“The Pineapple Isle”
Lanai Paradise Escapes
On the way down to this quiet area, take in breathtaking views of the white-sand-rimmed coastline. As you near the lower part of the road, you will see the rusting remains of a WWII liberty ship sitting on the shallow reef, most of it above water. (Liberty ships were the workhorses of World War II, the largest class of civilian-made warships ever built.) At the end of the road are ancient Hawaiian rock carvings (petroglyphs) and the start of an eight-mile beach trail to Polihua Beach. Hiking this trail's entirety may not be for everyone, but about a mile down the beach is the liberty ship, with excellent beachcombing and views of other shipwrecks on the way.
polihua = eggs [in] bosom (as in, turtle eggs)
Accessible mostly by four-wheel-drive, this secluded white sand beach was once a major egg-incubating area for sea turtles. A trail hike eight miles to the southeast will lead you to Shipwreck Beach.
This bay's pristine waters and soft white sand give it the distinction of being one of Lana'i's finest beaches and possibly the best snorkeling area in the Hawaiian Islands. Picnic spots and the island's only official camping area are partly shaded by palms.
Near Shore Activities
Visitors can swim, shore dive and snorkel at Hulopo`e Bay. Complimentary snorkeling and beach equipment are available for guests staying at Lana`i’s hotels. Visitors may also sign up with one of the island’s recreational companies for snorkeling, shore diving and sea kayaking excursions.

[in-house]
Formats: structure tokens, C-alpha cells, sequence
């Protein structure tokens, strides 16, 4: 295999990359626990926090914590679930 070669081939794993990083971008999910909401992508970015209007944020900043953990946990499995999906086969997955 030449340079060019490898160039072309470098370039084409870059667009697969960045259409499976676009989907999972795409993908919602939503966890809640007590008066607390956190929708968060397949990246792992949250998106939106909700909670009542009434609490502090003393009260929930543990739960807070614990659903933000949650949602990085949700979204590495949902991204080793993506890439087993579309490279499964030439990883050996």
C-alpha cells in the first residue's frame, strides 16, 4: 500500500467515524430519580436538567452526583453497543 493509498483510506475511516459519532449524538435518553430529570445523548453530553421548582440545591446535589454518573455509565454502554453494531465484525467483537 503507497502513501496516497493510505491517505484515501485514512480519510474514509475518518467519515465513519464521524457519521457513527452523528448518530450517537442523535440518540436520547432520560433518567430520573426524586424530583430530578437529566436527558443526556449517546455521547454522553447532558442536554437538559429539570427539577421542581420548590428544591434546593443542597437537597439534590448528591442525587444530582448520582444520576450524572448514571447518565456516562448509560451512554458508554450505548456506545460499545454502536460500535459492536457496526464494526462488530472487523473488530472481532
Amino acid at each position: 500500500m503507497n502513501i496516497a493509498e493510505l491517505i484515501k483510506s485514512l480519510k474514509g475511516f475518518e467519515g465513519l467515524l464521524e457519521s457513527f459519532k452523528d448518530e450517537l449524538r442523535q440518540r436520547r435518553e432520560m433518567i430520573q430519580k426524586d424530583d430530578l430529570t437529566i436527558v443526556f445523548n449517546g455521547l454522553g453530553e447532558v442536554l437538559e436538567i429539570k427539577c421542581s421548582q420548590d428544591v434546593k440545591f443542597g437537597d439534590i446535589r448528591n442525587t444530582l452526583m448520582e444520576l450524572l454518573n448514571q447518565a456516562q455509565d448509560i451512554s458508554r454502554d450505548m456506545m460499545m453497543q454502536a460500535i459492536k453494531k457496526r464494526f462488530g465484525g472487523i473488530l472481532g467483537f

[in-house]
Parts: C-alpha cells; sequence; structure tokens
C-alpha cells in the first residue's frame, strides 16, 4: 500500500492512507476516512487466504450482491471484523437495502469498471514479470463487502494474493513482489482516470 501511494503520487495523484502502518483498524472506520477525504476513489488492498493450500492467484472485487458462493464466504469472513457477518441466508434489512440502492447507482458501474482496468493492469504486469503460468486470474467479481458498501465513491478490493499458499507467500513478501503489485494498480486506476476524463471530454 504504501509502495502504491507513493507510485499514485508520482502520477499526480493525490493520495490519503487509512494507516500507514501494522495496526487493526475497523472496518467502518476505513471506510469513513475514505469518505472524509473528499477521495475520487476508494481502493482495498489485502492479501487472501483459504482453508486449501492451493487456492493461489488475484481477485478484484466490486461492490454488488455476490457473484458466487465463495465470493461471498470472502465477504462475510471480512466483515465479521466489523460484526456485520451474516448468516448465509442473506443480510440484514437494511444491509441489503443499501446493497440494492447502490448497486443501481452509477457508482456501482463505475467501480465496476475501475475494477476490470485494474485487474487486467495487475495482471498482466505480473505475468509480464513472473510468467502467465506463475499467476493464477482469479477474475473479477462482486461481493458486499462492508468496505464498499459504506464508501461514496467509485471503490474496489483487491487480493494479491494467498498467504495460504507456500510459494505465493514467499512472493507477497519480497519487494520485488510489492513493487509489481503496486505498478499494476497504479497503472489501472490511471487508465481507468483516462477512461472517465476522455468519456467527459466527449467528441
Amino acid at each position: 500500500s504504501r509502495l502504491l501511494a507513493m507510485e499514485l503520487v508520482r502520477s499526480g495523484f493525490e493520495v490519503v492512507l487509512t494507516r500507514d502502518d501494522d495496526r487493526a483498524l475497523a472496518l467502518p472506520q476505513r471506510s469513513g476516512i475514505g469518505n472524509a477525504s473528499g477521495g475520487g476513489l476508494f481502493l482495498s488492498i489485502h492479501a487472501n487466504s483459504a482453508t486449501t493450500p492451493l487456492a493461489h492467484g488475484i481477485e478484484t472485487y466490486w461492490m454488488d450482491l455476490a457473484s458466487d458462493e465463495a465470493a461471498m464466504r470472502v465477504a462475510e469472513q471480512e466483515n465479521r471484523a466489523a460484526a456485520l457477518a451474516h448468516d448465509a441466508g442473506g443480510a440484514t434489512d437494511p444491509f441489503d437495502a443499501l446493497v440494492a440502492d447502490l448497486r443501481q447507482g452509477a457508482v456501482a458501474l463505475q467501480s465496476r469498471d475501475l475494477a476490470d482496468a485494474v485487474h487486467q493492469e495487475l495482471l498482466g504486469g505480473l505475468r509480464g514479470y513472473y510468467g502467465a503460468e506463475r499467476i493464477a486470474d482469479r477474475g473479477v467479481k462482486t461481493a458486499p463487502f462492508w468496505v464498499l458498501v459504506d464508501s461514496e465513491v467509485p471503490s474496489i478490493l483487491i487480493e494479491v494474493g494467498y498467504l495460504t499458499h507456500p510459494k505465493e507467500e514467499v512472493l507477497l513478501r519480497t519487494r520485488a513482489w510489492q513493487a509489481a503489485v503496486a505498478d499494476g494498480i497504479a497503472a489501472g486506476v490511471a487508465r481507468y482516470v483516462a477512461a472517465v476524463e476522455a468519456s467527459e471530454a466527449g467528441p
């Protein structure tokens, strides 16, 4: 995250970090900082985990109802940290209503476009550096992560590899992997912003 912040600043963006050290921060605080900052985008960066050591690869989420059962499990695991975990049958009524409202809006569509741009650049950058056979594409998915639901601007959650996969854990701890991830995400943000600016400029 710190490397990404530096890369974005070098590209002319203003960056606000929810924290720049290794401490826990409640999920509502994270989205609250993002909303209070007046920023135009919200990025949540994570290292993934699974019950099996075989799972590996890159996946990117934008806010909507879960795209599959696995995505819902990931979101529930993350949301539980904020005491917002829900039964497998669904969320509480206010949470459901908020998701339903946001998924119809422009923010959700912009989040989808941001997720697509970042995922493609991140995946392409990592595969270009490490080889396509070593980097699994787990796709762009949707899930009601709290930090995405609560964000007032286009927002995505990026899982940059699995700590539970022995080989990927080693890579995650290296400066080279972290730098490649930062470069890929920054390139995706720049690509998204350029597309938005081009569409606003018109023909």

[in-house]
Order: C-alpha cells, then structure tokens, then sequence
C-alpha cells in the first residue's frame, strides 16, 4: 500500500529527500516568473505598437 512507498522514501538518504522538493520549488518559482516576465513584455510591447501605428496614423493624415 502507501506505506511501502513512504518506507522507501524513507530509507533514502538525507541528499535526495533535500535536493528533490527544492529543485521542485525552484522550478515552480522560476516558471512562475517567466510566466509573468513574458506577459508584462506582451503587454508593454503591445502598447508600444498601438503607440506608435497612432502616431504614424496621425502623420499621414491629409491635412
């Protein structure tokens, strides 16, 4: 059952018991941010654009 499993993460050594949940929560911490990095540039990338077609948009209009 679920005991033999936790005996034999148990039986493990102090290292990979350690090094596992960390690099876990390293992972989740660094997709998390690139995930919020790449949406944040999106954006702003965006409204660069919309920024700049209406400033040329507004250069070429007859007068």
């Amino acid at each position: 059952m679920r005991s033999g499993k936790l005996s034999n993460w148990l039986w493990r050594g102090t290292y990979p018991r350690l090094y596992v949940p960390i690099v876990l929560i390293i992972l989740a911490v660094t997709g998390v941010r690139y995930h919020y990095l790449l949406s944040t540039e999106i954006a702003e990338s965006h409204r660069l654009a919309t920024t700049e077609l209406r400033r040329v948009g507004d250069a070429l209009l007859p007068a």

Deep Water Activities
Lana`i’s recreational companies offer professionally guided snorkeling, scuba diving, sailing, and deep sea fishing expeditions in the amazingly clear waters between Maui and Lana'i. Cathedrals, along Lana`i’s southern coast, is a magnificent diving area, with an unrivaled reef community and visibility typically reaching at least 75 feet. It is one of the reasons Skin Diver magazine rated the island among the top 10 snorkel and scuba sites in the world. You can also sign up for diving lessons and sunset cruises.
Whale & Dolphin Watching: Each winter, from mid-November through mid-May, approximately 3,000 humpback whales travel from Alaska's frigid waters to the sheltered shores around Maui, Molokai and Lana'i to birth their young and mate. Whale-watching on organized expeditions or while you're traveling to Lana'i via Expeditions’ ocean shuttle service are popular ways to view this magnificent creatures.
Today, only 7,000 to 8,000 humpback whales exist in the wild. Humpback whales average 45 feet in the length and weigh about one ton per foot. Their newborns calves are one-and-a-half to three tons in weight, and consume 80 gallons of their mother's milk daily. Whales are protected in Hawaiian waters, and federal laws regulate whale-watching activities in order to ensure the animals’ comfort and wellbeing.
You can also encounter the humpback's smaller cousins, the Hawaiian spinner dolphins, in the waters around Lana'i year round. Hulopo`e Bay and Manele Bay are part of a Marine Life Conservation District where the aquatic mammals are protected. These spirited creatures can be seen from various vantage points on land and during sailing expeditions offered by Lana`i’s recreation companies.
Four Seasons Resort Lanai